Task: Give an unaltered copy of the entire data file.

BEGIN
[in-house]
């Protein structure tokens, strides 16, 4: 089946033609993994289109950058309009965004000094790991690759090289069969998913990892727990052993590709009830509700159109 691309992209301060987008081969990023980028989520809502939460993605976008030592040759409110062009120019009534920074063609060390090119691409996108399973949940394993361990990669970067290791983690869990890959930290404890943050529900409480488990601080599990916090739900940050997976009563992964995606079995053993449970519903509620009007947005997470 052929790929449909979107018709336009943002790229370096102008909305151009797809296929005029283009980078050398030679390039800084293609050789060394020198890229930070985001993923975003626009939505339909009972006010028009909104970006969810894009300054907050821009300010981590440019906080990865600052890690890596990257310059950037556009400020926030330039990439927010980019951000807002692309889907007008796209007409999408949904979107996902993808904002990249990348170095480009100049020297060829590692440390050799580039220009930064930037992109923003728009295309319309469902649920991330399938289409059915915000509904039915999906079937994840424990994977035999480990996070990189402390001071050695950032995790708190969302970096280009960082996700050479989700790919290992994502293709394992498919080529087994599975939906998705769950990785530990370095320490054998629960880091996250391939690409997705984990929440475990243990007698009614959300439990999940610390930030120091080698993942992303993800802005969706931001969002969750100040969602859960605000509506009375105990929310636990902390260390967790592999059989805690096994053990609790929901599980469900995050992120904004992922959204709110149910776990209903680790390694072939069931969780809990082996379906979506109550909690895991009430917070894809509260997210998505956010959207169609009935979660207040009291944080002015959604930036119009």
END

[in-house]
């Protein structure tokens, strides 16, 4: 089946033609993994289109950058309009965004000094790991690759090289069969998913990892727990052993590709009830509700159109 691309992209301060987008081969990023980028989520809502939460993605976008030592040759409110062009120019009534920074063609060390090119691409996108399973949940394993361990990669970067290791983690869990890959930290404890943050529900409480488990601080599990916090739900940050997976009563992964995606079995053993449970519903509620009007947005997470 052929790929449909979107018709336009943002790229370096102008909305151009797809296929005029283009980078050398030679390039800084293609050789060394020198890229930070985001993923975003626009939505339909009972006010028009909104970006969810894009300054907050821009300010981590440019906080990865600052890690890596990257310059950037556009400020926030330039990439927010980019951000807002692309889907007008796209007409999408949904979107996902993808904002990249990348170095480009100049020297060829590692440390050799580039220009930064930037992109923003728009295309319309469902649920991330399938289409059915915000509904039915999906079937994840424990994977035999480990996070990189402390001071050695950032995790708190969302970096280009960082996700050479989700790919290992994502293709394992498919080529087994599975939906998705769950990785530990370095320490054998629960880091996250391939690409997705984990929440475990243990007698009614959300439990999940610390930030120091080698993942992303993800802005969706931001969002969750100040969602859960605000509506009375105990929310636990902390260390967790592999059989805690096994053990609790929901599980469900995050992120904004992922959204709110149910776990209903680790390694072939069931969780809990082996379906979506109550909690895991009430917070894809509260997210998505956010959207169609009935979660207040009291944080002015959604930036119009």